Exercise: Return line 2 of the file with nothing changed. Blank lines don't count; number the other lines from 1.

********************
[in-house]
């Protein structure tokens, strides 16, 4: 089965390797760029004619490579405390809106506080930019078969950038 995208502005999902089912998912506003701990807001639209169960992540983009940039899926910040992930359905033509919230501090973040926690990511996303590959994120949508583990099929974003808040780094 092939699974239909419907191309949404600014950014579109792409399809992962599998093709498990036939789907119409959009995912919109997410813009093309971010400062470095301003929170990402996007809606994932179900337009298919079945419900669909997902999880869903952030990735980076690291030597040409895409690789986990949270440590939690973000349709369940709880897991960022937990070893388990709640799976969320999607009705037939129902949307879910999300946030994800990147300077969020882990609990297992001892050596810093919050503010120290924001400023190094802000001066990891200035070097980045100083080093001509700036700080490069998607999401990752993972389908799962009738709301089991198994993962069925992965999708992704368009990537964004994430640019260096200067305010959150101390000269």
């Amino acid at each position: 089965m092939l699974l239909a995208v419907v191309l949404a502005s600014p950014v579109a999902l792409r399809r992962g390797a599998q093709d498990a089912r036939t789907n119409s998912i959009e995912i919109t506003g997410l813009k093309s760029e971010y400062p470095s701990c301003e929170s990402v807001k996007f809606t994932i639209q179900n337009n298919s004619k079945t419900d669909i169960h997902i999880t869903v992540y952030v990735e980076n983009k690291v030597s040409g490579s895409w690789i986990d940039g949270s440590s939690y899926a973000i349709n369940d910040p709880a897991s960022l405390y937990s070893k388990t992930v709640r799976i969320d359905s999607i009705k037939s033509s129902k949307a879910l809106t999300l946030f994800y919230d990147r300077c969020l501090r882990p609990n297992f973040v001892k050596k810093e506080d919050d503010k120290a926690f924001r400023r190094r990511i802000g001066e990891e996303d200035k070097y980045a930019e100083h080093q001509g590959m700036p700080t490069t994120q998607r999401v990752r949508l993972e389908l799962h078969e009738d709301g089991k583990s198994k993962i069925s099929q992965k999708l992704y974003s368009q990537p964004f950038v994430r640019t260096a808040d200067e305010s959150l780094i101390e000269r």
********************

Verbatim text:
């Protein structure tokens, strides 16, 4: 089965390797760029004619490579405390809106506080930019078969950038 995208502005999902089912998912506003701990807001639209169960992540983009940039899926910040992930359905033509919230501090973040926690990511996303590959994120949508583990099929974003808040780094 092939699974239909419907191309949404600014950014579109792409399809992962599998093709498990036939789907119409959009995912919109997410813009093309971010400062470095301003929170990402996007809606994932179900337009298919079945419900669909997902999880869903952030990735980076690291030597040409895409690789986990949270440590939690973000349709369940709880897991960022937990070893388990709640799976969320999607009705037939129902949307879910999300946030994800990147300077969020882990609990297992001892050596810093919050503010120290924001400023190094802000001066990891200035070097980045100083080093001509700036700080490069998607999401990752993972389908799962009738709301089991198994993962069925992965999708992704368009990537964004994430640019260096200067305010959150101390000269």